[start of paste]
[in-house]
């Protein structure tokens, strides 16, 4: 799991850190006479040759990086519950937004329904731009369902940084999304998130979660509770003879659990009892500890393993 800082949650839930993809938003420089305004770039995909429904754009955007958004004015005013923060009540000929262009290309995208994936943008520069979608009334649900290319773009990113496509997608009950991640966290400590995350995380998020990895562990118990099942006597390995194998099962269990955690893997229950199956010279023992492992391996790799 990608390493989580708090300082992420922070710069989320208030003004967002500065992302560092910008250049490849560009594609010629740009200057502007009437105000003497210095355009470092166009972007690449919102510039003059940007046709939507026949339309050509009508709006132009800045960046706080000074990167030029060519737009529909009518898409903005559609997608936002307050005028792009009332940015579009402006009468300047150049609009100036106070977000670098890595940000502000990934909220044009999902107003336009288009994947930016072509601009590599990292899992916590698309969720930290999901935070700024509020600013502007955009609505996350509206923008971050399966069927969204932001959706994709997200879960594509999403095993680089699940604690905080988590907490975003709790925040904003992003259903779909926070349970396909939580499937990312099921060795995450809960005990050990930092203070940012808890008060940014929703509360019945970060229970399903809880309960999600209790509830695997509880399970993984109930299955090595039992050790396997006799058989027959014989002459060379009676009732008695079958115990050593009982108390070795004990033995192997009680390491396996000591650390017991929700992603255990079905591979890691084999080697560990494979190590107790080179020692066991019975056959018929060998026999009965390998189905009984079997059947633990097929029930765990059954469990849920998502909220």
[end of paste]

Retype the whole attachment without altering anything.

[in-house]
């Protein structure tokens, strides 16, 4: 799991850190006479040759990086519950937004329904731009369902940084999304998130979660509770003879659990009892500890393993 800082949650839930993809938003420089305004770039995909429904754009955007958004004015005013923060009540000929262009290309995208994936943008520069979608009334649900290319773009990113496509997608009950991640966290400590995350995380998020990895562990118990099942006597390995194998099962269990955690893997229950199956010279023992492992391996790799 990608390493989580708090300082992420922070710069989320208030003004967002500065992302560092910008250049490849560009594609010629740009200057502007009437105000003497210095355009470092166009972007690449919102510039003059940007046709939507026949339309050509009508709006132009800045960046706080000074990167030029060519737009529909009518898409903005559609997608936002307050005028792009009332940015579009402006009468300047150049609009100036106070977000670098890595940000502000990934909220044009999902107003336009288009994947930016072509601009590599990292899992916590698309969720930290999901935070700024509020600013502007955009609505996350509206923008971050399966069927969204932001959706994709997200879960594509999403095993680089699940604690905080988590907490975003709790925040904003992003259903779909926070349970396909939580499937990312099921060795995450809960005990050990930092203070940012808890008060940014929703509360019945970060229970399903809880309960999600209790509830695997509880399970993984109930299955090595039992050790396997006799058989027959014989002459060379009676009732008695079958115990050593009982108390070795004990033995192997009680390491396996000591650390017991929700992603255990079905591979890691084999080697560990494979190590107790080179020692066991019975056959018929060998026999009965390998189905009984079997059947633990097929029930765990059954469990849920998502909220």